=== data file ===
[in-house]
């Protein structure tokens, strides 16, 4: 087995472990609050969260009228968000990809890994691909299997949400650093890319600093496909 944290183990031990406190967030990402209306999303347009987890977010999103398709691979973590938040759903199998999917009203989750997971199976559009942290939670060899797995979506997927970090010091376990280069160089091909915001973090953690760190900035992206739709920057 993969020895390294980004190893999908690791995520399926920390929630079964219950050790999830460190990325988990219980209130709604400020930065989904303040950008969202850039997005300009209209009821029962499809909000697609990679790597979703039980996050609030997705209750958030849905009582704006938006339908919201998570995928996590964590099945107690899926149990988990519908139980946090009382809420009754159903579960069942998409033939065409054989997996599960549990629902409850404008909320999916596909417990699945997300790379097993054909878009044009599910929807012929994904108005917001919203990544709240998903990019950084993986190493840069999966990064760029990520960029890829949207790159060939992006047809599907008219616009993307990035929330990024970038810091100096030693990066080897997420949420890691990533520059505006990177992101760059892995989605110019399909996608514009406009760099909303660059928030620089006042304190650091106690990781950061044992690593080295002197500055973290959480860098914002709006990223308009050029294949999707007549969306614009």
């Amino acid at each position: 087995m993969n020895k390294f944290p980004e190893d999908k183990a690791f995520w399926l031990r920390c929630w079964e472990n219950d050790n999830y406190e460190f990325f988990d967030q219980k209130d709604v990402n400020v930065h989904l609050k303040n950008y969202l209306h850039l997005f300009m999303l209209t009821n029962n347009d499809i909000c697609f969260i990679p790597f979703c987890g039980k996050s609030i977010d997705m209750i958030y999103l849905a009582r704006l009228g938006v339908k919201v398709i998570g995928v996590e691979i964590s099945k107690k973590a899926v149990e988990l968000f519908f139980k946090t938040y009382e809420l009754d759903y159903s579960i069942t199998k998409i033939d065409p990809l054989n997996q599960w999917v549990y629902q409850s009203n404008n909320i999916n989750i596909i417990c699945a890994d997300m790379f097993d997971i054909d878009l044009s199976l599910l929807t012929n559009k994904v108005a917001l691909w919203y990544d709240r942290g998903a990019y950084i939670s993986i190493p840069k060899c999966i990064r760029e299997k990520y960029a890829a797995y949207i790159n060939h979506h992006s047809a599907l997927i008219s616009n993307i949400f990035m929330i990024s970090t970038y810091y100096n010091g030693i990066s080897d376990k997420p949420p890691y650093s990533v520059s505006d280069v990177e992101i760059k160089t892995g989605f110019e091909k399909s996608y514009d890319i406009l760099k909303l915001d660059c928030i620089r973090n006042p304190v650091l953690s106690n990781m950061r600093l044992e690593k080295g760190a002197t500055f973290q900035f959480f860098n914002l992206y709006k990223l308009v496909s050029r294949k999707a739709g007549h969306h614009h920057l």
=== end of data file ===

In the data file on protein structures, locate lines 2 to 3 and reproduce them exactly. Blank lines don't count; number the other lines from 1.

């Protein structure tokens, strides 16, 4: 087995472990609050969260009228968000990809890994691909299997949400650093890319600093496909 944290183990031990406190967030990402209306999303347009987890977010999103398709691979973590938040759903199998999917009203989750997971199976559009942290939670060899797995979506997927970090010091376990280069160089091909915001973090953690760190900035992206739709920057 993969020895390294980004190893999908690791995520399926920390929630079964219950050790999830460190990325988990219980209130709604400020930065989904303040950008969202850039997005300009209209009821029962499809909000697609990679790597979703039980996050609030997705209750958030849905009582704006938006339908919201998570995928996590964590099945107690899926149990988990519908139980946090009382809420009754159903579960069942998409033939065409054989997996599960549990629902409850404008909320999916596909417990699945997300790379097993054909878009044009599910929807012929994904108005917001919203990544709240998903990019950084993986190493840069999966990064760029990520960029890829949207790159060939992006047809599907008219616009993307990035929330990024970038810091100096030693990066080897997420949420890691990533520059505006990177992101760059892995989605110019399909996608514009406009760099909303660059928030620089006042304190650091106690990781950061044992690593080295002197500055973290959480860098914002709006990223308009050029294949999707007549969306614009």
């Amino acid at each position: 087995m993969n020895k390294f944290p980004e190893d999908k183990a690791f995520w399926l031990r920390c929630w079964e472990n219950d050790n999830y406190e460190f990325f988990d967030q219980k209130d709604v990402n400020v930065h989904l609050k303040n950008y969202l209306h850039l997005f300009m999303l209209t009821n029962n347009d499809i909000c697609f969260i990679p790597f979703c987890g039980k996050s609030i977010d997705m209750i958030y999103l849905a009582r704006l009228g938006v339908k919201v398709i998570g995928v996590e691979i964590s099945k107690k973590a899926v149990e988990l968000f519908f139980k946090t938040y009382e809420l009754d759903y159903s579960i069942t199998k998409i033939d065409p990809l054989n997996q599960w999917v549990y629902q409850s009203n404008n909320i999916n989750i596909i417990c699945a890994d997300m790379f097993d997971i054909d878009l044009s199976l599910l929807t012929n559009k994904v108005a917001l691909w919203y990544d709240r942290g998903a990019y950084i939670s993986i190493p840069k060899c999966i990064r760029e299997k990520y960029a890829a797995y949207i790159n060939h979506h992006s047809a599907l997927i008219s616009n993307i949400f990035m929330i990024s970090t970038y810091y100096n010091g030693i990066s080897d376990k997420p949420p890691y650093s990533v520059s505006d280069v990177e992101i760059k160089t892995g989605f110019e091909k399909s996608y514009d890319i406009l760099k909303l915001d660059c928030i620089r973090n006042p304190v650091l953690s106690n990781m950061r600093l044992e690593k080295g760190a002197t500055f973290q900035f959480f860098n914002l992206y709006k990223l308009v496909s050029r294949k999707a739709g007549h969306h614009h920057l």